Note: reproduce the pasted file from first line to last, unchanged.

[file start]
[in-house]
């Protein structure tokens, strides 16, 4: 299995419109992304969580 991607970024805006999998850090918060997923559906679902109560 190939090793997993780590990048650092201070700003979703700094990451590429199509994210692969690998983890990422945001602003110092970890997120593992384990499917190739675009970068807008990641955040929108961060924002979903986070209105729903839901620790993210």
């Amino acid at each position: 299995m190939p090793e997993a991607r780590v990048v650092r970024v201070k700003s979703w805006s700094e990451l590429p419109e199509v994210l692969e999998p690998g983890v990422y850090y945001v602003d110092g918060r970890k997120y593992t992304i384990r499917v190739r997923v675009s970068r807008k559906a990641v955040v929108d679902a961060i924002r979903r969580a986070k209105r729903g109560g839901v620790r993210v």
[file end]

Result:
[in-house]
């Protein structure tokens, strides 16, 4: 299995419109992304969580 991607970024805006999998850090918060997923559906679902109560 190939090793997993780590990048650092201070700003979703700094990451590429199509994210692969690998983890990422945001602003110092970890997120593992384990499917190739675009970068807008990641955040929108961060924002979903986070209105729903839901620790993210």
């Amino acid at each position: 299995m190939p090793e997993a991607r780590v990048v650092r970024v201070k700003s979703w805006s700094e990451l590429p419109e199509v994210l692969e999998p690998g983890v990422y850090y945001v602003d110092g918060r970890k997120y593992t992304i384990r499917v190739r997923v675009s970068r807008k559906a990641v955040v929108d679902a961060i924002r979903r969580a986070k209105r729903g109560g839901v620790r993210v």